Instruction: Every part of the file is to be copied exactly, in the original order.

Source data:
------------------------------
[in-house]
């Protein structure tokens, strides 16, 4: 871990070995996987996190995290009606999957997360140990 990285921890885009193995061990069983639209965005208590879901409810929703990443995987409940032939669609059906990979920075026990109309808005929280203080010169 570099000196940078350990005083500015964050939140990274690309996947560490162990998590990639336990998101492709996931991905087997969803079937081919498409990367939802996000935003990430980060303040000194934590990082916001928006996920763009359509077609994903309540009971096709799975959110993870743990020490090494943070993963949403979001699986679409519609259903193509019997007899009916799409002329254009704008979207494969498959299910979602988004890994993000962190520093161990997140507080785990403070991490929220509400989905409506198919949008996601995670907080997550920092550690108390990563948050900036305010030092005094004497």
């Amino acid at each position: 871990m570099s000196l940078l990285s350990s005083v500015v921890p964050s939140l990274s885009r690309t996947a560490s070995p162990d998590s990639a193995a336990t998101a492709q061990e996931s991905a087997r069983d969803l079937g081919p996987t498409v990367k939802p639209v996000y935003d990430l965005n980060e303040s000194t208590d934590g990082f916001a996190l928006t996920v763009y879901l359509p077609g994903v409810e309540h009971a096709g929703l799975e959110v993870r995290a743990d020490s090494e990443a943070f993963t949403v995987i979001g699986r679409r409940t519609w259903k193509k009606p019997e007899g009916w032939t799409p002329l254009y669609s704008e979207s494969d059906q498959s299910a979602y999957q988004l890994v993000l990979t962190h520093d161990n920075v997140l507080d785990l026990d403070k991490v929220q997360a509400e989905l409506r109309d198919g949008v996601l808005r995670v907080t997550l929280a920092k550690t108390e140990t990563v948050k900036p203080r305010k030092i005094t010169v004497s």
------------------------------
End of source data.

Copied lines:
[in-house]
């Protein structure tokens, strides 16, 4: 871990070995996987996190995290009606999957997360140990 990285921890885009193995061990069983639209965005208590879901409810929703990443995987409940032939669609059906990979920075026990109309808005929280203080010169 570099000196940078350990005083500015964050939140990274690309996947560490162990998590990639336990998101492709996931991905087997969803079937081919498409990367939802996000935003990430980060303040000194934590990082916001928006996920763009359509077609994903309540009971096709799975959110993870743990020490090494943070993963949403979001699986679409519609259903193509019997007899009916799409002329254009704008979207494969498959299910979602988004890994993000962190520093161990997140507080785990403070991490929220509400989905409506198919949008996601995670907080997550920092550690108390990563948050900036305010030092005094004497």
């Amino acid at each position: 871990m570099s000196l940078l990285s350990s005083v500015v921890p964050s939140l990274s885009r690309t996947a560490s070995p162990d998590s990639a193995a336990t998101a492709q061990e996931s991905a087997r069983d969803l079937g081919p996987t498409v990367k939802p639209v996000y935003d990430l965005n980060e303040s000194t208590d934590g990082f916001a996190l928006t996920v763009y879901l359509p077609g994903v409810e309540h009971a096709g929703l799975e959110v993870r995290a743990d020490s090494e990443a943070f993963t949403v995987i979001g699986r679409r409940t519609w259903k193509k009606p019997e007899g009916w032939t799409p002329l254009y669609s704008e979207s494969d059906q498959s299910a979602y999957q988004l890994v993000l990979t962190h520093d161990n920075v997140l507080d785990l026990d403070k991490v929220q997360a509400e989905l409506r109309d198919g949008v996601l808005r995670v907080t997550l929280a920092k550690t108390e140990t990563v948050k900036p203080r305010k030092i005094t010169v004497s």